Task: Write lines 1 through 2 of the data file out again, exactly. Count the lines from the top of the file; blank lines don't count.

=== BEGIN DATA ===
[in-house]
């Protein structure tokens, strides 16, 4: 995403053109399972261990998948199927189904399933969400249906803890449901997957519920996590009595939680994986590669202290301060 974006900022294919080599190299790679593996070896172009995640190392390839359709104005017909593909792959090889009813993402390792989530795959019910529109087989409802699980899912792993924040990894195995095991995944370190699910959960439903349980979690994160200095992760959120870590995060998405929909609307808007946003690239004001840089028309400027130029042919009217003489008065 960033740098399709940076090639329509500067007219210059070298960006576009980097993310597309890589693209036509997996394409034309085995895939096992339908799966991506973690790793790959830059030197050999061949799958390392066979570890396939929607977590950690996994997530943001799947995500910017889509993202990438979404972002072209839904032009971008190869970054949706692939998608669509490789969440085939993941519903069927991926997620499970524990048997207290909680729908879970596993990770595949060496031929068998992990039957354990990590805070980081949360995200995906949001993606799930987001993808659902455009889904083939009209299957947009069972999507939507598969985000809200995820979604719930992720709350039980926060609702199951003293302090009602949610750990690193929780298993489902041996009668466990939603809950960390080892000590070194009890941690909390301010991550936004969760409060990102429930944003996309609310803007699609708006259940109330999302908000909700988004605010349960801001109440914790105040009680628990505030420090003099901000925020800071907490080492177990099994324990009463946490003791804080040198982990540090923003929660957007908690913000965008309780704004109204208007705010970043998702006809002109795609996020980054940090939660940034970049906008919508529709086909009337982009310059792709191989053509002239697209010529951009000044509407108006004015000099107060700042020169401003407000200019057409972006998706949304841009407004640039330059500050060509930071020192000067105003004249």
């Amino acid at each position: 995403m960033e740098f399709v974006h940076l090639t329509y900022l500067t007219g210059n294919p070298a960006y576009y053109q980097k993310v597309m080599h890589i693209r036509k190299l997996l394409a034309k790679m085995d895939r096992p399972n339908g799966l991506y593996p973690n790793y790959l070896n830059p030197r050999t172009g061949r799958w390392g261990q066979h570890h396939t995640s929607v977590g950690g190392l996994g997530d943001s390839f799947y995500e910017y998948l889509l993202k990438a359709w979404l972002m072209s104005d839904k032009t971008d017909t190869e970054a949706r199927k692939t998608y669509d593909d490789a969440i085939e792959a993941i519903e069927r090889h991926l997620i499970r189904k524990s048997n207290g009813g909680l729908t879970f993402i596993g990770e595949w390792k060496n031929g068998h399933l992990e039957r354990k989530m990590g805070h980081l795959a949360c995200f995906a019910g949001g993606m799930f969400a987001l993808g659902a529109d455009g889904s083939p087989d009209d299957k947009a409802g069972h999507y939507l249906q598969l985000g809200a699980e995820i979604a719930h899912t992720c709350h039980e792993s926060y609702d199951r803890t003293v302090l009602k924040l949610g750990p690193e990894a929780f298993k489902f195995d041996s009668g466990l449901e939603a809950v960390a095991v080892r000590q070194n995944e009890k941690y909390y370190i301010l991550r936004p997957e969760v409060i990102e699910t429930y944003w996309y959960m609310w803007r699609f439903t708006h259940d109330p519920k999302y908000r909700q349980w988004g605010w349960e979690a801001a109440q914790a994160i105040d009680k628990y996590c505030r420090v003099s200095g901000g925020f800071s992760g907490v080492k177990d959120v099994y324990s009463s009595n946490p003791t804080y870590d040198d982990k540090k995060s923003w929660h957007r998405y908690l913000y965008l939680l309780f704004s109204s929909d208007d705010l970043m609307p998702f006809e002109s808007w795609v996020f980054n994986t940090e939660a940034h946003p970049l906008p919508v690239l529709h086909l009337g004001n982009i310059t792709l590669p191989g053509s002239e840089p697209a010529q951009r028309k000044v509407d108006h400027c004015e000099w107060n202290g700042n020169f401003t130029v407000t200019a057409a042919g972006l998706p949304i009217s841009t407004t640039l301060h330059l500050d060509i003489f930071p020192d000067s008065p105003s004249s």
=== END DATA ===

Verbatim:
[in-house]
């Protein structure tokens, strides 16, 4: 995403053109399972261990998948199927189904399933969400249906803890449901997957519920996590009595939680994986590669202290301060 974006900022294919080599190299790679593996070896172009995640190392390839359709104005017909593909792959090889009813993402390792989530795959019910529109087989409802699980899912792993924040990894195995095991995944370190699910959960439903349980979690994160200095992760959120870590995060998405929909609307808007946003690239004001840089028309400027130029042919009217003489008065 960033740098399709940076090639329509500067007219210059070298960006576009980097993310597309890589693209036509997996394409034309085995895939096992339908799966991506973690790793790959830059030197050999061949799958390392066979570890396939929607977590950690996994997530943001799947995500910017889509993202990438979404972002072209839904032009971008190869970054949706692939998608669509490789969440085939993941519903069927991926997620499970524990048997207290909680729908879970596993990770595949060496031929068998992990039957354990990590805070980081949360995200995906949001993606799930987001993808659902455009889904083939009209299957947009069972999507939507598969985000809200995820979604719930992720709350039980926060609702199951003293302090009602949610750990690193929780298993489902041996009668466990939603809950960390080892000590070194009890941690909390301010991550936004969760409060990102429930944003996309609310803007699609708006259940109330999302908000909700988004605010349960801001109440914790105040009680628990505030420090003099901000925020800071907490080492177990099994324990009463946490003791804080040198982990540090923003929660957007908690913000965008309780704004109204208007705010970043998702006809002109795609996020980054940090939660940034970049906008919508529709086909009337982009310059792709191989053509002239697209010529951009000044509407108006004015000099107060700042020169401003407000200019057409972006998706949304841009407004640039330059500050060509930071020192000067105003004249």